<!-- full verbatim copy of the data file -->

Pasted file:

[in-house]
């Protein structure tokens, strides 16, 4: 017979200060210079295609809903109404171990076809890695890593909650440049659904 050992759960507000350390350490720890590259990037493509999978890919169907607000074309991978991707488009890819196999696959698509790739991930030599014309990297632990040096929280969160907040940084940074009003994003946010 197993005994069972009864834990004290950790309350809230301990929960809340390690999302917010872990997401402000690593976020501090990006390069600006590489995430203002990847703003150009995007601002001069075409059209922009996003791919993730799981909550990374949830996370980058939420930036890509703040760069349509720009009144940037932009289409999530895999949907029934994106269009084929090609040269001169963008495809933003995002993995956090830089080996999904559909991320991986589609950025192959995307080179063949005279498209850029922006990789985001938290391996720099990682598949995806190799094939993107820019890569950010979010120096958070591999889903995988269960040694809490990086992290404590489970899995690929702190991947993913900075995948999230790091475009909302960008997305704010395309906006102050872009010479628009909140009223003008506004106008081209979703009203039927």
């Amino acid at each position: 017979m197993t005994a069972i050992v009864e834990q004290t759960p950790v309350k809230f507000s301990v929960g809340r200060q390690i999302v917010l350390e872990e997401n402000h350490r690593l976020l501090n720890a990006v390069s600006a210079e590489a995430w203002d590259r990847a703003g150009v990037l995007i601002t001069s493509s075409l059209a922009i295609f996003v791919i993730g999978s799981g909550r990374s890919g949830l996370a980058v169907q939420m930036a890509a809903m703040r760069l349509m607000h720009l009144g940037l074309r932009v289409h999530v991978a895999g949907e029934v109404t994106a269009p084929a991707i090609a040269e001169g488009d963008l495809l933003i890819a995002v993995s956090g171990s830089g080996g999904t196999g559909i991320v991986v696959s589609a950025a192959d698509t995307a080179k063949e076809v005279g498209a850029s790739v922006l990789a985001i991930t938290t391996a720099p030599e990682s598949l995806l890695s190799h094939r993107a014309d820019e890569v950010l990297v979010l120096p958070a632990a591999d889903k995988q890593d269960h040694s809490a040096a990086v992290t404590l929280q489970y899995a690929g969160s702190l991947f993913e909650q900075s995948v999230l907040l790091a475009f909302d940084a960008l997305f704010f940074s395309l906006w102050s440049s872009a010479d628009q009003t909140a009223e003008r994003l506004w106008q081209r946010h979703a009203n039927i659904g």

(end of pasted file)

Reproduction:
[in-house]
């Protein structure tokens, strides 16, 4: 017979200060210079295609809903109404171990076809890695890593909650440049659904 050992759960507000350390350490720890590259990037493509999978890919169907607000074309991978991707488009890819196999696959698509790739991930030599014309990297632990040096929280969160907040940084940074009003994003946010 197993005994069972009864834990004290950790309350809230301990929960809340390690999302917010872990997401402000690593976020501090990006390069600006590489995430203002990847703003150009995007601002001069075409059209922009996003791919993730799981909550990374949830996370980058939420930036890509703040760069349509720009009144940037932009289409999530895999949907029934994106269009084929090609040269001169963008495809933003995002993995956090830089080996999904559909991320991986589609950025192959995307080179063949005279498209850029922006990789985001938290391996720099990682598949995806190799094939993107820019890569950010979010120096958070591999889903995988269960040694809490990086992290404590489970899995690929702190991947993913900075995948999230790091475009909302960008997305704010395309906006102050872009010479628009909140009223003008506004106008081209979703009203039927």
């Amino acid at each position: 017979m197993t005994a069972i050992v009864e834990q004290t759960p950790v309350k809230f507000s301990v929960g809340r200060q390690i999302v917010l350390e872990e997401n402000h350490r690593l976020l501090n720890a990006v390069s600006a210079e590489a995430w203002d590259r990847a703003g150009v990037l995007i601002t001069s493509s075409l059209a922009i295609f996003v791919i993730g999978s799981g909550r990374s890919g949830l996370a980058v169907q939420m930036a890509a809903m703040r760069l349509m607000h720009l009144g940037l074309r932009v289409h999530v991978a895999g949907e029934v109404t994106a269009p084929a991707i090609a040269e001169g488009d963008l495809l933003i890819a995002v993995s956090g171990s830089g080996g999904t196999g559909i991320v991986v696959s589609a950025a192959d698509t995307a080179k063949e076809v005279g498209a850029s790739v922006l990789a985001i991930t938290t391996a720099p030599e990682s598949l995806l890695s190799h094939r993107a014309d820019e890569v950010l990297v979010l120096p958070a632990a591999d889903k995988q890593d269960h040694s809490a040096a990086v992290t404590l929280q489970y899995a690929g969160s702190l991947f993913e909650q900075s995948v999230l907040l790091a475009f909302d940084a960008l997305f704010f940074s395309l906006w102050s440049s872009a010479d628009q009003t909140a009223e003008r994003l506004w106008q081209r946010h979703a009203n039927i659904g």